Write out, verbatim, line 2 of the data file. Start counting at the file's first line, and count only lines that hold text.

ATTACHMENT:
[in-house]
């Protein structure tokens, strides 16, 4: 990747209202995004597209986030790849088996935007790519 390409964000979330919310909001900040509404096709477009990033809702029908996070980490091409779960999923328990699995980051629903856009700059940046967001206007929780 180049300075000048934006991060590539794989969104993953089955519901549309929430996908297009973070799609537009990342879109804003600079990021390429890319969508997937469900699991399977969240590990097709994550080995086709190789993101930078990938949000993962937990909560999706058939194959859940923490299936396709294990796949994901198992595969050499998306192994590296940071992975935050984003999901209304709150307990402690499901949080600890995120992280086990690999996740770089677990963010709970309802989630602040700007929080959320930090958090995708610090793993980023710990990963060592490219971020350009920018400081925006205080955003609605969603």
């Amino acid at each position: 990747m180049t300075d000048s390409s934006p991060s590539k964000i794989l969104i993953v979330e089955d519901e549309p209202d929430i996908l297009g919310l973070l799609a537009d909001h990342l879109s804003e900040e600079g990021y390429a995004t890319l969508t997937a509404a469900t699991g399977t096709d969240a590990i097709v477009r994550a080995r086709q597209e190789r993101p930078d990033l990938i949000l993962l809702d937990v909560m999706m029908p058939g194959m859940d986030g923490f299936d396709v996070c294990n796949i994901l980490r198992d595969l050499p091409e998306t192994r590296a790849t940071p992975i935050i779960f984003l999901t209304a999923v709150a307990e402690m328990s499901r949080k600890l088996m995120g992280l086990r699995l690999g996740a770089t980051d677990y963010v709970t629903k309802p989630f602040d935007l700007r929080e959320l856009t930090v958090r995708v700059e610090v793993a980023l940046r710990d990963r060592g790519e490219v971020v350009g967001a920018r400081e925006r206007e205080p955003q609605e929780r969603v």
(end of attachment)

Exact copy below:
């Protein structure tokens, strides 16, 4: 990747209202995004597209986030790849088996935007790519 390409964000979330919310909001900040509404096709477009990033809702029908996070980490091409779960999923328990699995980051629903856009700059940046967001206007929780 180049300075000048934006991060590539794989969104993953089955519901549309929430996908297009973070799609537009990342879109804003600079990021390429890319969508997937469900699991399977969240590990097709994550080995086709190789993101930078990938949000993962937990909560999706058939194959859940923490299936396709294990796949994901198992595969050499998306192994590296940071992975935050984003999901209304709150307990402690499901949080600890995120992280086990690999996740770089677990963010709970309802989630602040700007929080959320930090958090995708610090793993980023710990990963060592490219971020350009920018400081925006205080955003609605969603």